EUGENE, Ore. -- Oregon State Police has the second lowest number of troopers per person in the whole country, just ahead of Florida.
"We're about eight troopers per 100,000," said Capt. Tim Fox with Oregon State Police. He said the low staffing level is costing lives.
"We're down to about half of what we were ... with the amount of road miles and the population are almost double of what they were in 1980," Fox said.
OSP's resources weren't always stretched this thin. In 1980, there were 624 troopers and sergeants. Today, they have 381.
(Map courtesy OSP)
Fox said in those days, OSP had a dedicated stream of revenue through the state's highway fund, but that stopped in the early 80s.
Now, the money comes out of the state's general fund, which legislators and the governor can use to pay for almost anything.
Fox said the lack of dedicated funds and staffing has had tragic consequences. Because OSP is short staffed, Fox said troopers cannot regularly patrol secondary routes, like highways 126 or 58.
In 2017, he said 80 percent of the fatal crashes OSP responded to were on secondary highways.
"Since I've lived here, I've seen about a dozen crashes -- in the past two months, four crashes with causalities," said Ashton Hart, who's lived in Springfield near Highway 126 for the past 10 years.
People who drive along Highway 126 said speed is a big problem there.
"Because they know they wouldn't get a ticket if they sped up here," Hart said.
Hart said he'd like to see the speed reduced, but until then, he said having a trooper on the highway would make a big difference and save lives.
"I wholeheartedly believe that it would," Fox said. "I think anybody who's driven them can see that there's some pretty aggressive driving that's going on. So we'd like to get out there and stop that."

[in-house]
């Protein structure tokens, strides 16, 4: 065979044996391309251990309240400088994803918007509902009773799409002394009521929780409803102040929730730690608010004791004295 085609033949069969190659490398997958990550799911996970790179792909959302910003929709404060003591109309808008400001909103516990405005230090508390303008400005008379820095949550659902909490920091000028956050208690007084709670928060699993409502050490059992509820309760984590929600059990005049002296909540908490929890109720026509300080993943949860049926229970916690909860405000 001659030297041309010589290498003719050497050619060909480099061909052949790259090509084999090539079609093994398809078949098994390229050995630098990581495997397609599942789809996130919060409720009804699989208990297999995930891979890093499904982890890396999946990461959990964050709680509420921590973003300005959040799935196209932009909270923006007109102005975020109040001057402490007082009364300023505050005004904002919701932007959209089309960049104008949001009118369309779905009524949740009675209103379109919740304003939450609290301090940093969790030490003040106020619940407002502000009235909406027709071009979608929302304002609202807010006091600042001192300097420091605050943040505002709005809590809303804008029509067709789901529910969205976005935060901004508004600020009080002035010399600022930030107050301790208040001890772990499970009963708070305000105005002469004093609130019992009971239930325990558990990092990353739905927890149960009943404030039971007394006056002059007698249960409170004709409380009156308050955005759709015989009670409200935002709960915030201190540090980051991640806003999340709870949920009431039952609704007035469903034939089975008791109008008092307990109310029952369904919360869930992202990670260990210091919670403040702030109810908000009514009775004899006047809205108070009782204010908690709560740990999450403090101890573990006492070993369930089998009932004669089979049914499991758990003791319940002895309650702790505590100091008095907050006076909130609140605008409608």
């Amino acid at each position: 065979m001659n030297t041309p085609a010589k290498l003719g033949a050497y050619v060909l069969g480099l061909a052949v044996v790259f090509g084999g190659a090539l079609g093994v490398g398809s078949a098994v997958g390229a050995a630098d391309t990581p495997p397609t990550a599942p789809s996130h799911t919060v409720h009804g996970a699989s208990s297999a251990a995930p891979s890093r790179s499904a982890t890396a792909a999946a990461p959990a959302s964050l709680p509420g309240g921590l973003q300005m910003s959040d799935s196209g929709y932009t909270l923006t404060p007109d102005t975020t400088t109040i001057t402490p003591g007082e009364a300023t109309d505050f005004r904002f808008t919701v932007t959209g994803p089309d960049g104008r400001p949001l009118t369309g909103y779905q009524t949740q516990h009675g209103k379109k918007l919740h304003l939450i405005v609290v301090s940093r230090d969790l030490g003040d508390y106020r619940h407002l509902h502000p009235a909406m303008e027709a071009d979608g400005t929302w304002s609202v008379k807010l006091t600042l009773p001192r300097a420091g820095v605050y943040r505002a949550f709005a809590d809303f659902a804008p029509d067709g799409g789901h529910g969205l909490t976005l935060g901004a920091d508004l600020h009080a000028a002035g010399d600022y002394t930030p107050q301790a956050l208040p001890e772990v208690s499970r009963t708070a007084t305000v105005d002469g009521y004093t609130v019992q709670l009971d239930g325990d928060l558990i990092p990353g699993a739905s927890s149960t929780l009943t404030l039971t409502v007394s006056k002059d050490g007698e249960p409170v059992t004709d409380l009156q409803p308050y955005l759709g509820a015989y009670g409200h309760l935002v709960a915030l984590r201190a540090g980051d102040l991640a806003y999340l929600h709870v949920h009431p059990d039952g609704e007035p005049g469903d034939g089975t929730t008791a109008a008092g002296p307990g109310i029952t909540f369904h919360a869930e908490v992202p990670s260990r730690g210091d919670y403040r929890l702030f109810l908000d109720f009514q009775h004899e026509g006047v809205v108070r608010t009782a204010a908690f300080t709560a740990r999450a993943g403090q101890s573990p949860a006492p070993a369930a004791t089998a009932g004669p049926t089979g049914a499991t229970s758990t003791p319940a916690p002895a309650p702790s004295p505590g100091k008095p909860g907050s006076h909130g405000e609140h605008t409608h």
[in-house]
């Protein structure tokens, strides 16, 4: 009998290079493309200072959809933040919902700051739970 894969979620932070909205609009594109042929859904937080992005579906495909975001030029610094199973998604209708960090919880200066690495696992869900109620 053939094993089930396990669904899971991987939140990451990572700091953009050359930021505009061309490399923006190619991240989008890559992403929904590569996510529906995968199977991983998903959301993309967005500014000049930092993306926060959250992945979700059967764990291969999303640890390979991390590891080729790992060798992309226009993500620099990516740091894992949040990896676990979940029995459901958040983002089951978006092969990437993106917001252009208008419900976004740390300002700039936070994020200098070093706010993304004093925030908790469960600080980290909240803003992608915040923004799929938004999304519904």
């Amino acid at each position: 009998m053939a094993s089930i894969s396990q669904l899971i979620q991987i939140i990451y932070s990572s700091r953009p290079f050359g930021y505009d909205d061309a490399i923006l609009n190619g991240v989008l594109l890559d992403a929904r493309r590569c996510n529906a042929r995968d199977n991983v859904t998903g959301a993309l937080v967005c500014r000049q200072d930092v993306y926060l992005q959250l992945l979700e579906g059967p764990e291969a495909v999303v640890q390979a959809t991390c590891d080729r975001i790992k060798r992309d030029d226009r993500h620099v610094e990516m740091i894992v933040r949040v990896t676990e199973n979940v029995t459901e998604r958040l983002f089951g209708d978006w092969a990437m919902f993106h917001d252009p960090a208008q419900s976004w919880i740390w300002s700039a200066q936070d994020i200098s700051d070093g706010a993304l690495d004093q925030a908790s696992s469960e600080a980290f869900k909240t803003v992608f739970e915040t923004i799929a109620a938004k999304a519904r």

He said they'd also like to patrol those routes to enforce the fatal five.
"Are they speeding? Are they impaired? Are they distracted using their phone? Occupant safety ... are they wearing their seat belts? Also, the drive within lane ... basically making sure they are not weaving in and out," said Trooper Todd Larsen.
Trooper Larsen works out of OSP's southwest region headquarters. He patrols all the state highways west of Springfield, and then some.
"So I'll go over to Mapleton. I'll cover 126 west. I'll cover Highway 36 ... I'll also cover Highway 200, which is Territorial Highway," Larsen said. "And today, with the issue with Florence not having a Trooper on ... if there are calls on the coast, I'll head over to 101."
Because OSP is short-staffed, Larsen gets a lot of calls, and it's more than he can respond to.
That's why they're now turning to lawmakers for change, pushing for more troopers in 2019.
"It's a big concern. We need to fix this," said Oregon Senator James Manning, who represents areas of Eugene and Junction City.
As a former police officer himself, he said the state needs to do more.
"It has stretched OSP troopers to a degree that it's virtually hard for them to really do the job, and so a lot of calls go unanswered," Manning said.
Until it's fixed, Larsen said he's doing the best job he can with the miles of interstates and highways he's covering.
"Safety is our goal here," Larsen said.
Preventing deadly crashes is another goal and something he sees all too often.
"It's devastating to first responders as well as the family," Larsen said. "And so that's something we don't want to see. We want to reduce those number of fatal crashes."
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